Workers' Compensation: What Is a Premium Audit?
What is a premium audit? While it may sound scary, in reality it can help your business save money.
By Kelly Spors
When business owners hear the word "audit," they may naturally want to bury their head in the sand. But a premium audit isn't a bad thing.
What is a premium audit? In reality, it's a good thing: It makes sure the premium you're paying for a business insurance policy accurately reflects your business risk exposures — and it could potentially lower your premium.
All workers' compensation policies and many other types of business policies require premium audits as standard practice. Since business policy premiums are typically based on either your company's payroll and employee classifications or your gross sales, your insurer will want to see if those have changed since it first estimated them at the beginning of the policy's term and make any necessary adjustments to your policy's premium.
What Is a Premium Audit?
As your policy term reaches its end, your insurer will notify your business about the need to conduct a premium audit in the near future. You will be asked to submit certain documents by a specific date and answer general questions about your business and its employees.
For workers' compensation policies and other small business policies with premiums based on your payroll, some of the information you may be asked to provide could include:
- Recent quarterly 941 forms (federal employer tax returns)
- Recent Schedule C tax forms or other income tax forms
- 1099s and certificates of insurance for any independent contractor
- Details about company owners, officers and partners, including names, titles, where they work, percentage of stock owned in the company and earnings over the audit period
- Your company's general ledger or sales journal
For insurance policies based on gross sales, you'll likely need to provide your general ledger, cash receipts and sales tax records.
Once you've collected the required documents and company information, the audit process is usually relatively quick and simple. Your insurer may allow you to upload your documents using a secure online portal. In some cases, the insurer may send someone to your location.
The insurance company will be looking to see if your actual payroll or sales figures matches up to what it estimated for the policy's term. It will also be looking at employee classifications and numbers, as well as any independent contractors or subcontractors you work with. Keep in mind that in some cases, contractors may be eligible for coverage under your workers' compensation policy.
If the true payroll or sales numbers are higher than what was originally estimated, your premium will likely go up. If they're lower, the premium will likely go down.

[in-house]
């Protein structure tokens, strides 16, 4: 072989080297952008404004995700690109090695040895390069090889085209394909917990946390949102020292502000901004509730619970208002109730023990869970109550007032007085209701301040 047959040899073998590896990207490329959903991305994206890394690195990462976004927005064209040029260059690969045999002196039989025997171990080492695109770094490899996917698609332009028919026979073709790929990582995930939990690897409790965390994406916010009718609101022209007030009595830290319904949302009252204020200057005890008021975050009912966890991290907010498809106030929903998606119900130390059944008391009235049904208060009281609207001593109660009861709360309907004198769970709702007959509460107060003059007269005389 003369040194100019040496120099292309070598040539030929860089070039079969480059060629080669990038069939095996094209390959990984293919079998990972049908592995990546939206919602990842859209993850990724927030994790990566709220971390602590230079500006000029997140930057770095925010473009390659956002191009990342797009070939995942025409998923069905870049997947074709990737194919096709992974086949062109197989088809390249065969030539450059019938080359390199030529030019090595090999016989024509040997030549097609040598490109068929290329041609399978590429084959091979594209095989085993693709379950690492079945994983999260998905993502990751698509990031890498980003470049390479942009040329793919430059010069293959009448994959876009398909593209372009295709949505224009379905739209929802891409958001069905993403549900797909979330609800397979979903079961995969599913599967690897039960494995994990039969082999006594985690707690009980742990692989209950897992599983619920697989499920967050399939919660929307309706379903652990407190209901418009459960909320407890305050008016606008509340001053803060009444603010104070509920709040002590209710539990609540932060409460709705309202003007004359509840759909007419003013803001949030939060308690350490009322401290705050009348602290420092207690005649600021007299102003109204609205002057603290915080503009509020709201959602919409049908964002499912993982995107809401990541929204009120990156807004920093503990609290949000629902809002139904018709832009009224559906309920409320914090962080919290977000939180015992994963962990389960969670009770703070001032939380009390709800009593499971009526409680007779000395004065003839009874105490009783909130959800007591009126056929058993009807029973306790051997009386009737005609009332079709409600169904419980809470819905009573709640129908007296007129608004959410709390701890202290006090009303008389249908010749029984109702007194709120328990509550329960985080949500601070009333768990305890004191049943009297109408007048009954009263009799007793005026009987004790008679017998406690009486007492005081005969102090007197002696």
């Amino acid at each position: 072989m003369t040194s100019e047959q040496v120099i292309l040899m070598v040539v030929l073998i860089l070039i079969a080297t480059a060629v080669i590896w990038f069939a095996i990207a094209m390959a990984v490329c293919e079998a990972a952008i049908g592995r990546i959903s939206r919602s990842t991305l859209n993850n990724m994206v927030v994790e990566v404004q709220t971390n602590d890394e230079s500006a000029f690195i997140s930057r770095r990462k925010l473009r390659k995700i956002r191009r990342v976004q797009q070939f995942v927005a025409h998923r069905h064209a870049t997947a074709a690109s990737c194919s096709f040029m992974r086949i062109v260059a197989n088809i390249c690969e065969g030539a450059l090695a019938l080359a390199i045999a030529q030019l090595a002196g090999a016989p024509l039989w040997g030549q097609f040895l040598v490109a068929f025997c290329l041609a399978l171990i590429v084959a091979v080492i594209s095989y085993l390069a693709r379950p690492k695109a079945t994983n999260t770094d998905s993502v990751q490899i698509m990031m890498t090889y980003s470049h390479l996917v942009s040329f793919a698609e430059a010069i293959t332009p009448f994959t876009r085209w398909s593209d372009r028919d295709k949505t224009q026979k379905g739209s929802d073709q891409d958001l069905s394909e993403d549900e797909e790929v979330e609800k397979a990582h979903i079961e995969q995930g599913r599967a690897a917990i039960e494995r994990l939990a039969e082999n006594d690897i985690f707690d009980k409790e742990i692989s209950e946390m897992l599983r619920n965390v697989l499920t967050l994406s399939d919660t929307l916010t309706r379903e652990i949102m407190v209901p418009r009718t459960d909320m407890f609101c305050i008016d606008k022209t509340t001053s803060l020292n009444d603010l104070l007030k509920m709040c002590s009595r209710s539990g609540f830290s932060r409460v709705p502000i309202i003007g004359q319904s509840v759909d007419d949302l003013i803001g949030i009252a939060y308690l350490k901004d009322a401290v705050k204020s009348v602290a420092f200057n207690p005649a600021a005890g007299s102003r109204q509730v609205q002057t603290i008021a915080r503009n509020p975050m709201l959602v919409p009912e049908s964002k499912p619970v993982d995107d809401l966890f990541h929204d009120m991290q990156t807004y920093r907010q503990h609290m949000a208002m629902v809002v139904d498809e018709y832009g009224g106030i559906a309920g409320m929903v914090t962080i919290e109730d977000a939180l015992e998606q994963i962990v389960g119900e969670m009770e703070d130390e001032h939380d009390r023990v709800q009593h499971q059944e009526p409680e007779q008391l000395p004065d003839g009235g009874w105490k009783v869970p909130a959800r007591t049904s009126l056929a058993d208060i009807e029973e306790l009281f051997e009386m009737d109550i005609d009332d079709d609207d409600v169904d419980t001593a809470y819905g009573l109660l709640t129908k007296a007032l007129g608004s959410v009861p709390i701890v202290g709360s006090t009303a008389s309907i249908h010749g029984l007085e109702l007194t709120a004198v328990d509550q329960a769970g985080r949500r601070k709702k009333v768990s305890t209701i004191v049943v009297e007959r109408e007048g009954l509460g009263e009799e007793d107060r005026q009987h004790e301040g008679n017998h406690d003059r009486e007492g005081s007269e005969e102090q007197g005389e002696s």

You should find out the outcome of the audit — and whether your premium is changing — within a few weeks after you provide the necessary information to your insurer.
The Upshot of a Premium Audit
Yes, a premium audit could result in you paying a higher premium for your workers' compensation policy or other business insurance policy — but you could also end up with a lower premium or no change.
Ultimately, it's a comfort knowing your insurer is making sure your business insurance polices are appropriately designed and priced to provide the coverage your business needs.
Other articles in this series:
Workers' Compensation: 5 Tips for Surviving a Premium Audit
Workers' Compensation: A Premium Audit Checklist
The information provided in these materials is intended to be general and advisory in nature. It shall not be considered legal advice. The Hartford does not warrant that the implementation of any view or recommendation contained herein will: (i) result in the elimination of any unsafe conditions at your business locations or with respect to your business operations; or (ii) will be an appropriate legal or business practice. The Hartford assumes no responsibility for the control or correction of hazards or legal compliance with respect to your business practices, and the views and recommendations contained herein shall not constitute our undertaking, on your behalf or for the benefit of others, to determine or warrant that your business premises, locations or operations are safe or healthful, or are in compliance with any law, rule or regulation. Readers seeking to resolve specific safety, legal or business issues or concerns related to the information provided in these materials should consult their safety consultant, attorney or business advisors.
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